It may be hard to imagine as you gaze upon your shiny new iPhone 6, but there just may come a day when you'll want something even newer and shinier.
At that point, you may decide to sell your iPhone on eBay or Craigslist to offset the price of its replacement. But what if Apple said you couldn't sell a working version of one of its products? What if Apple demanded that buyers of its used gear pay a hefty fee to activate the operating system, or required them to pay for a service contract?
Sounds outrageous, right? Yet that's exactly what some manufacturers of high-tech business equipment do. For example, Palo Alto Networks, which makes firewalls for corporate networks, requires buyers of used versions of its products to pay a non-refundable certification fee just to have the device examined to see if it can be put into service, then pay an activation fee and sign up for at least a year's worth of service before the device can be turned on.
Or consider Hewlett-Packard, which requires that buyers of certain used HP servers pay $400 to license the software needed to operate them. Why? Because, the company explains, when it sells a server, it doesn't relinquish ownership of the copy of the software inside it. Instead, it merely grants the buyer the right to use it -- a right that vanishes when the equipment is resold.
Manufacturers say they take these steps to protect their intellectual property -- in particular, the copyrighted software that's crucial to their devices. Although the "first sale doctrine" in copyright law grants buyers the right to sell, lease, rent or give away a work after they buy it, they are not allowed to make copies of that work. That limitation has given manufacturers a rationale for imposing after-sale restrictions that effectively eliminate a buyer's first-sale rights.
Rep. Blake Farenthold (R-Texas) wants to stop this practice before it goes any further. On Thursday he introduced a bill called the "You Own Devices Act" -- yet another measure with a title contorted for the sake of a memorable acronym -- that aims to restore the first-sale rights for software-powered devices.
The main beneficiaries of Farenthold's bill in the short term would be businesses, which are more likely than consumers to encounter restrictions such as the ones imposed by Palo Alto Networks and HP. Yet it's not hard to imagine the makers of smartphones, networked appliances and other "smart" household goods going that route too as a way to discourage people from buying used devices instead of new ones. After all, the more mature a product is, the less dramatic the changes are from year to year, and the harder it becomes to persuade people to buy the latest, most expensive version.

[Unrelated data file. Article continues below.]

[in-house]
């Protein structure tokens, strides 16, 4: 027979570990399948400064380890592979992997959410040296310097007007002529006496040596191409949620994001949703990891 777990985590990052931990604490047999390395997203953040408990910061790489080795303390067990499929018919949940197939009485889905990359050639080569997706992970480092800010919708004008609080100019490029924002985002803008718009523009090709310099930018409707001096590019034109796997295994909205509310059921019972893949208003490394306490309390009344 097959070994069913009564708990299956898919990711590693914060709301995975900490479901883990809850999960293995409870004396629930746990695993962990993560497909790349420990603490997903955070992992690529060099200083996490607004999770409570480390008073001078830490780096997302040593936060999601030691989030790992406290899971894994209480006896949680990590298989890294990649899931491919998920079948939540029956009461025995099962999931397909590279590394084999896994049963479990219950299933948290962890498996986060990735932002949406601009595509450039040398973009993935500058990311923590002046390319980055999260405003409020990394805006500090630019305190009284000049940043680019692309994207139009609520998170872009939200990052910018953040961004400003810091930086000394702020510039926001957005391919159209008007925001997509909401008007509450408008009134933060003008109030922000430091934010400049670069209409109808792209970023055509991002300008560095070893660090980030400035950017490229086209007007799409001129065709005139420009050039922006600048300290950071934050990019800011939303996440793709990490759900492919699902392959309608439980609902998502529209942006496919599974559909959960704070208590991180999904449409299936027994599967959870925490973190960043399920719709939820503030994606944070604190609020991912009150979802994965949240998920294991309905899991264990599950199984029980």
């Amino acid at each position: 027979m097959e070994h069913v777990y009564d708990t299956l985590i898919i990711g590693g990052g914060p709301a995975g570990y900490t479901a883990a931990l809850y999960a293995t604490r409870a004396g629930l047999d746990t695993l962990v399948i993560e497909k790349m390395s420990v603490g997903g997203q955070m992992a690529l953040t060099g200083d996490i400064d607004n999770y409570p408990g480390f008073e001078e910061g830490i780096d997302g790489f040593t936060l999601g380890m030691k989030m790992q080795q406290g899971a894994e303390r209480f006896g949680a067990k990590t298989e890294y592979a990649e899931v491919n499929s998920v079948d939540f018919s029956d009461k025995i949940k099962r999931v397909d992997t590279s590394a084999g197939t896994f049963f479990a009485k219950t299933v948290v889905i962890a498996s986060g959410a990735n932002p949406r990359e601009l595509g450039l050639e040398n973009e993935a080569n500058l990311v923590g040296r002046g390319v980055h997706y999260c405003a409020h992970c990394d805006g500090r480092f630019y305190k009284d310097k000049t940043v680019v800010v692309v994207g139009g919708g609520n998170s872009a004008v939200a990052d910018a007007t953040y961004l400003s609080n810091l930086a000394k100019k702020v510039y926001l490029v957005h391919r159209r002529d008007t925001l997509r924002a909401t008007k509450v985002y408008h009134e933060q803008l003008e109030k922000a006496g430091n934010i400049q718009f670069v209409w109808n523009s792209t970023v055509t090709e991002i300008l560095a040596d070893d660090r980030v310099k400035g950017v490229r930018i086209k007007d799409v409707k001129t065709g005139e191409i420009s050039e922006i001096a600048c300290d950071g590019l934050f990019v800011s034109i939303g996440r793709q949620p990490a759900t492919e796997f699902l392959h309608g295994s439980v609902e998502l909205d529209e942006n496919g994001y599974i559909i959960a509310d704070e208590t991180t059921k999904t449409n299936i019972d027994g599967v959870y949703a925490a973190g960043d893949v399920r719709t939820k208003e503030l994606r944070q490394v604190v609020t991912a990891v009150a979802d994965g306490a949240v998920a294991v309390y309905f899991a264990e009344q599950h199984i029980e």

And before too long, almost every device will be "smart." Microchips have become pervasive, and connectivity is extending to almost anything electric inside a house -- or parked in the garage. "I'm sure there is a car company executive somewhere who would love to put a dampener on the secondary market," said Sherwin Siy of Public Knowledge, a consumer advocacy group that supports the bill.
Under the bill, if a piece of software enables a device to operate, the rights to that software are transferred along with the device when it's sold on the used equipment market. The bill also would prevent manufacturers from requiring purchasers to waive their right to resell the gear with the software intact. And it would mandate that if the original buyer had the right to security patches or updates, then the buyer of the used version would be entitled to them as well.
Considering that lawmakers have already packed up shop until after the election, Farenthold's proposal has little chance of becoming law this Congress. Besides, the measure is likely to face tough opposition from copyright holders, who've argued that trying to give first-sale rights to buyers of digital goods would only increase piracy.
That opposition has deterred Congess from doing much to stem the erosion of consumers' ownership rights as analog technology has given way to digital. Even the relatively simple notion that copyright law shouldn't stop people from keeping their mobile phones when they switched networks was a bit of a leap for lawmakers. It took Congress more than a year to restore -- temporarily -- a phone owner's right to circumvent the electronic locks that prevent it from being used on another network.
So Farenthold's bill seems like a consciousness-raising exercise for now. That could change in a hurry, though, if the maker of a major consumer product decides to use copyright law to crimp the market for its used goods.